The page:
Monday, January 20, 2014

Something Smells

Freedom Industries, the company that most say is responsible for the chemical spill that has left hundreds of thousands of people in West Virginia without clean drinking water, has filed for Chapter 11 bankruptcy. Now, this is not because the company has run out of money. This is because, under the guidelines of Chapter 11, the company cannot be sued. That means that the more than 30 lawsuits filed against the company as a result of the chemical spill are null and void.

But there's something else that seems to have gone on over at Freedom Industries. Apparently, the company hadn't paid taxes in years. Then, there was that whole thing about no proper inspections since the 90's. All in all, this chemical spill seems to highlight a number of glaring issues that should be addressed.

Let's start with the issue of the inspection lapses. A lot of pundits have argued that this lack of inspection was because the EPA was simply sitting around doing nothing. They argue that it was failing to uphold the laws and regulations that were already on the books. In actuality, the lapse was due to budget cuts that made it impossible for the EPA to do its job effectively. I agree with John Boehner when he said that we have enough regulations. What we need is for Congress to give the EPA enough money to actually enforce them. The only place I think we need more intervention is understanding the effects of these chemicals. As of now, they're not listed as toxic to humans, but that's only because no one has bothered to test them. We should put up the funding to find out what the impact of this spill is going to be, and the company should be held responsible for those medical issues that derive from the spill.

Then, there's the whole tax issue. While this might seem unrelated to the chemical spill, in my mind it speaks to the attitude of the company in general. If they are ambivalent about paying their federally mandated taxes, it is likely that they are ambivalent about other federally mandated things like safety regulations and so on. I would not be surprised to find that Freedom Industries knew about issues with containment of these chemicals, and that they chose to ignore them.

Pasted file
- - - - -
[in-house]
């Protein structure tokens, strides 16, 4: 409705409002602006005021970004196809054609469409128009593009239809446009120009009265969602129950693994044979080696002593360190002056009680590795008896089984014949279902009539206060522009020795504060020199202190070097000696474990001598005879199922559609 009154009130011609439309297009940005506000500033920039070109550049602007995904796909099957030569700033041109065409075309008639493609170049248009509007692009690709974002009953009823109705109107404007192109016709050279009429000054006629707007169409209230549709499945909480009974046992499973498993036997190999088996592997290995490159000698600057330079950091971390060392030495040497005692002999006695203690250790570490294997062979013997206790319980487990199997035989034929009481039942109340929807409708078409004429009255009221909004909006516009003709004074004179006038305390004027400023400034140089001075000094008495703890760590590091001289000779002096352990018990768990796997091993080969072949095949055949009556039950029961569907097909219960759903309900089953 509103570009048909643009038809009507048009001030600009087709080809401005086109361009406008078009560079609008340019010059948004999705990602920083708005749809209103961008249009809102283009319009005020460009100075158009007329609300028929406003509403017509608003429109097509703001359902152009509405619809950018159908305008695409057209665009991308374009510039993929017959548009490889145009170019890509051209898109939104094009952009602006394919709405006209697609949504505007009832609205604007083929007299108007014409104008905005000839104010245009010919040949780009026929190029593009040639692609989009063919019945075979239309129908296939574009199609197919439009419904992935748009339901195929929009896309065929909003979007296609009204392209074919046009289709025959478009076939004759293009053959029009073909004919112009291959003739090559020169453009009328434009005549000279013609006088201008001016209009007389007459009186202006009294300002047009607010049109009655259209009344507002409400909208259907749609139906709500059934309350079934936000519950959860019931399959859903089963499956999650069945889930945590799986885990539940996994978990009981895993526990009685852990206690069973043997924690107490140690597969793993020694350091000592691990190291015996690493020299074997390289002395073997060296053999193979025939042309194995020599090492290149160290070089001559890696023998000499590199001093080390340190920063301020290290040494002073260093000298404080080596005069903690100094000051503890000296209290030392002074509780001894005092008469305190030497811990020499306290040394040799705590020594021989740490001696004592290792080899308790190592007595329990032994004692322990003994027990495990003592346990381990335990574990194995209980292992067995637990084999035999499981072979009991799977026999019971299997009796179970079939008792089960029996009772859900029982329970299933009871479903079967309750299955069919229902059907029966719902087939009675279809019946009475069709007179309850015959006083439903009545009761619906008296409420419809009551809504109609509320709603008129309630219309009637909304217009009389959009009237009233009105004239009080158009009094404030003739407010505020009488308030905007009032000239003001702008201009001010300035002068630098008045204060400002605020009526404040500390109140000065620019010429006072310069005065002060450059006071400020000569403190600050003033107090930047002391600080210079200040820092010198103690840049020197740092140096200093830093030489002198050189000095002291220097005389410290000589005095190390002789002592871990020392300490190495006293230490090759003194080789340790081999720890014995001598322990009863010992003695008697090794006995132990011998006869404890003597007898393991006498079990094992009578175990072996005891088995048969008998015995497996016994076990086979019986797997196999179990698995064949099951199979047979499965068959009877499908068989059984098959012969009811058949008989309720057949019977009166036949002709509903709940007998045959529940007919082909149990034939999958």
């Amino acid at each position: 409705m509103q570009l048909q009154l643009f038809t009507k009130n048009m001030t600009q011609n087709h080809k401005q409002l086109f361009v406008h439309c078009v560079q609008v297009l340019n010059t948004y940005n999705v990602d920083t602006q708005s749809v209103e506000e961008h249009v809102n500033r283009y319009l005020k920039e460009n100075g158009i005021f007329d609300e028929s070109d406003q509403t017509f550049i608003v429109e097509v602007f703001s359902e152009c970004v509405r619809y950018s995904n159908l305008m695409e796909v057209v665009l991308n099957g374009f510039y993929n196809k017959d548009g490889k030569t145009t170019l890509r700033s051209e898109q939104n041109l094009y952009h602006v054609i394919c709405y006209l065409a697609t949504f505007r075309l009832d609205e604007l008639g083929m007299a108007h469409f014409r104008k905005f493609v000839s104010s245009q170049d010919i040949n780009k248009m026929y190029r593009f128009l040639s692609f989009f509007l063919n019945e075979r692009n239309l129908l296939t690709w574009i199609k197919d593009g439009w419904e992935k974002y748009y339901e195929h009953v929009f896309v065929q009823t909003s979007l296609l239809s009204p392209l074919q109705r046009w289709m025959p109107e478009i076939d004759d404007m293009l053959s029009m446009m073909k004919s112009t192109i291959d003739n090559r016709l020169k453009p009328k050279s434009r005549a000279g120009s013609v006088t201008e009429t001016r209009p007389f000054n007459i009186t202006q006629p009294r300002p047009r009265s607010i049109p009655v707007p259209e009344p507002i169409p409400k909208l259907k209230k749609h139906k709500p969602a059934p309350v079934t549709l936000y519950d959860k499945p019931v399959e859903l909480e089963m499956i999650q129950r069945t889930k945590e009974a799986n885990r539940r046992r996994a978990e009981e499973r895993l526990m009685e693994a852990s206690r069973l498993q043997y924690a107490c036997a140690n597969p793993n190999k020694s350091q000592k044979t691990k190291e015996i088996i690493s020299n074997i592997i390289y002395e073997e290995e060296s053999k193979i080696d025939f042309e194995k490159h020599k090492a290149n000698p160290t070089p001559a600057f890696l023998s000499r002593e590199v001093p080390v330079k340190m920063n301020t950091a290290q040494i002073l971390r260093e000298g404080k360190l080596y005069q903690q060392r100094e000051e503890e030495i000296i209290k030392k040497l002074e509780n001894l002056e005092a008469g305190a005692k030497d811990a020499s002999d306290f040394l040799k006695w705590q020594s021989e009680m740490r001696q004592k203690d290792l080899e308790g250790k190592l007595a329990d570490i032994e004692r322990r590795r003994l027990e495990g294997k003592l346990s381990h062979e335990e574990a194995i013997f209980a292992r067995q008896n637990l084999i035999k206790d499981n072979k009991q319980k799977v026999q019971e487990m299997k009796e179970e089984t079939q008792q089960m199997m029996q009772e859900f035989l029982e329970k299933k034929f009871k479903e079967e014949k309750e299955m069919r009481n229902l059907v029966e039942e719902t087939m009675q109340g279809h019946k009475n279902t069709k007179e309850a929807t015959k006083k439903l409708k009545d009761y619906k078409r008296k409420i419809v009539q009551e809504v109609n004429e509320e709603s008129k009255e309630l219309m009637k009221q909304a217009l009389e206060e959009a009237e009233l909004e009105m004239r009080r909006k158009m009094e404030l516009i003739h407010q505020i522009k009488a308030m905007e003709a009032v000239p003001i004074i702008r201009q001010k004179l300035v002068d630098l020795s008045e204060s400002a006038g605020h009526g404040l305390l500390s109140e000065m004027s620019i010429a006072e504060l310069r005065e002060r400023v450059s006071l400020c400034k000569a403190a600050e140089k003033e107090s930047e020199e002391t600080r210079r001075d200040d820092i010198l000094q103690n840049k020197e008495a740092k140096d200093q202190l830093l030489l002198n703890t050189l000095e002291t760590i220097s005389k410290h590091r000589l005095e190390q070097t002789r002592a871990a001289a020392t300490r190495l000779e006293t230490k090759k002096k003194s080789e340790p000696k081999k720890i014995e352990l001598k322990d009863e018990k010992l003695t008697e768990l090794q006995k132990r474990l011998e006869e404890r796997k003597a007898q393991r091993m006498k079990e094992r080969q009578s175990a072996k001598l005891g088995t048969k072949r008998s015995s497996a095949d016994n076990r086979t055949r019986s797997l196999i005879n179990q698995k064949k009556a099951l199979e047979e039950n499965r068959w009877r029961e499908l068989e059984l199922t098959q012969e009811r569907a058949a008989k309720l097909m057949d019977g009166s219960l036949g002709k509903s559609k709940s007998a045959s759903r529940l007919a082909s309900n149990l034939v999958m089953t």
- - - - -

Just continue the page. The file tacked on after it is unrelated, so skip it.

Finally, there's the issue of how the public found out about the spill. From what I understand, the company wasn't even aware that it had happened. There was some kind of delay between when the leak started and when authorities were notified. Not only did people consume water that was contaminated, but even after the water ban was lifted, residents reported dirty, discolored, or contaminated water coming out of their pipes.

Now, given all of this, the company has filed for bankruptcy, essentially shielding it from any personal responsibility. They will force the taxpayers to cover the cost of their spill, and will be immune from legal action for their negligence. That is NOT how America is supposed to work. in America, it appears that flesh-and-blood citizens have been replaced, or at least made secondary, to our corporate citizens. If a person caused this much damage and mayhem, and contributed to the health risk of 300,000 people, would we let them get away with it by declaring bankruptcy? Absolutely NOT!

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